Fast forward four years and I’m still talking about the cheese tart. I love that it was subtle and mildly sweet, and so decadent. When it comes to desserts, if it’s not melted chocolate, it has to be a sweet cheese tart or cheesecake. Actually I’m lying. It just has to contain sugar and I love it. I had gone back to Sydney a couple of months ago but I couldn’t find the arcade again, and I was only there for a day. 

Last week I was in Brisbane city doing some shopping in Queen Street, and on the way out of an arcade I was confronted with a cheese tart store. I stopped dead in my tracks. I had to check that I hadn’t time travelled back to Sydney as this cheese tart store was new. My loving daughter was delighted as she’s put up with my moaning about the cheese tarts for four long years. She grabbed all of the shopping bags from me and physically pushed me into the store. “Buy a whole box of them”, she insisted. I bought two tarts. They were still warm. 

The first bite was a reliving of the Sydney experience. Blissful. It’s funny that food memories can be so powerful. I saved the second one for the next day, and even cold, it was delicious. The downside is that I was so excited I cannot remember which arcade it was in. I’m now going to have to hop on the river cat and get back to Queen Street soon, and pop into every arcade until I find it. It’s worth it!

If you want to enjoy this experience but don’t have a Cheese Tart store near you, here’s a copy cat recipe for you to try at home.

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Savage Singapore

I decided to go to Singapore on a whim. A friend had just booked a trip to Singapore with her husband, and couldn’t stop raving about the amazing deal they’d scored. She was right— it was a bargain, so I hopped online and booked a two-week vacation in Singapore, knowing very little about the country.

It was September when I arrived, and it was stifling hot, even at night. It was late, so a shuttle bus took me straight to my hotel, and I went straight to sleep. I’d booked a bus tour for the first half of the day, as I like to see as much as I can of the local area, and learn about the best places to go. We had a fun tour-guide, a small Singaporean man who not only showed us around China Town, Little India and some great hawker stands, but he warned us of some more unusual laws we would need to be careful of. Some of these are pretty awesome in my opinion!

One:

Chewing gum is illegal and it carries heavy fines and the possibility of a jail sentence. Not only can you not chew gum, but you cannot buy it or sell it. Even if you do manage to get some on the black market, do not even think about spitting it out— that is considered even more serious than chewing it. However, nicotine gum and sugar-free gum can be purchased from pharmacies, but be very careful about where you dispose of it!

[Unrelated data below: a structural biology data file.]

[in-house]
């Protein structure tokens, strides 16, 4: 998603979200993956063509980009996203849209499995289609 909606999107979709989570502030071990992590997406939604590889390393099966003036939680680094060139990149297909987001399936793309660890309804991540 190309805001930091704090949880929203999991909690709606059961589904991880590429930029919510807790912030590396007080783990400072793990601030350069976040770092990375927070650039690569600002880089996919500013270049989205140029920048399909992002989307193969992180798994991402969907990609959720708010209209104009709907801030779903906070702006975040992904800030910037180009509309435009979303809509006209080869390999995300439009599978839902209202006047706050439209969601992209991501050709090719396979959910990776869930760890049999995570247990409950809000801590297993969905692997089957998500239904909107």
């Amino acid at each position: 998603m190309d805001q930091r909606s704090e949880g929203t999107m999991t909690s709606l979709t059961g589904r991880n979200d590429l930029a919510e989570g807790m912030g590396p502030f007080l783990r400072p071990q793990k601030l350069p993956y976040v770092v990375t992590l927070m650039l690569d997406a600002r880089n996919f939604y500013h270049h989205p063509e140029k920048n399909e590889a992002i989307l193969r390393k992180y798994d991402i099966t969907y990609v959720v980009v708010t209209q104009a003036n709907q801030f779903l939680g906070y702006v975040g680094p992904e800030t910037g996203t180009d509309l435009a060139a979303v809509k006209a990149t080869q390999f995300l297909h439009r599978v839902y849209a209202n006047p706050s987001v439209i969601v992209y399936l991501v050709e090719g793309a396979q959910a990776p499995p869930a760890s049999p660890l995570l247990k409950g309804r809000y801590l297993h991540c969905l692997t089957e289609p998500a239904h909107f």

Two:

Leaving a public toilet unflushed carries a fine of $150. Officials will randomly check that toilets are flushed and if you’re caught out, you will be fined. I for one hate being faced with someone’s dinner in the bottom of the bowl, because they were too lazy to flush. Seriously— how hard is it to press the button on top to remove your waste? The fine should be heavier in my opinion. 

Three:

It’s illegal to urinate in an elevator, which to me, is 101. Why would you need to urinate in an elevator? Unless of course you’re stuck in one for a couple of hours, but that’s not the point of this law. Many lifts in Singapore are fitted with devices to detect urine, and once urine is detected, an alarm goes off and the elevator doors will remain closed until police arrive. That’s serious stuff.

Four:

It is considered indecency to be seen by another person, walking around your house naked. If reported and prosecuted, you can fail jail time and a fine of $2,000 as you are considered a public nuisance. You can forget about no-pants Fridays in Singapore.

Five:

Littering is a serious offence which can attract fines of $300 for a first offence of a candy wrapper or the like, but throwing a drink can or bottle will have you in very hot water. Singapore is one of the cleanest countries on earth, and in order to keep it this way, they take littering very seriously. People caught throwing a drink can are considered defiant and have to appear in court. Punishment normally involves a Corrective Work Order in which offenders have to wear a fluoro green vest and clean up trash. Public shaming works wonders!

Six:

Penalties for vandalism, including spray painting, and affixing placards or banners without owner’s consent, both for public and private property come in the form of fines, jail and public flogging with a cane. This includes damaging and stealing property as well. 

Caning is widely accepted as a form of discipline in Singapore and canes are sold in grocery stores for 50c. Discipline is important in Singapore, as is corporate punishment, so if that’s something you disagree with, then stay away. These laws don’t just apply to the locals, they apply to visitors and tourists as well. Singapore is a beautiful, clean, and safe country to visit. I went out every evening on foot, dining at hawker stands, like Newtown Circus, and wandered around the night markets. The people were friendly and helpful, and couldn’t do enough to make my visit special.

Even though these Singaporean laws sound amusing and in some cases, harsh, they are not difficult to obey, unless urinating in elevators is a hobby of yours. Every country has some laws that seem unusual and unnecessary to visitors, but it’s another one of the joys of travelling. The important thing to remember here is to do your homework before you visit another country (unlike me who went in totally clueless), and be prepared.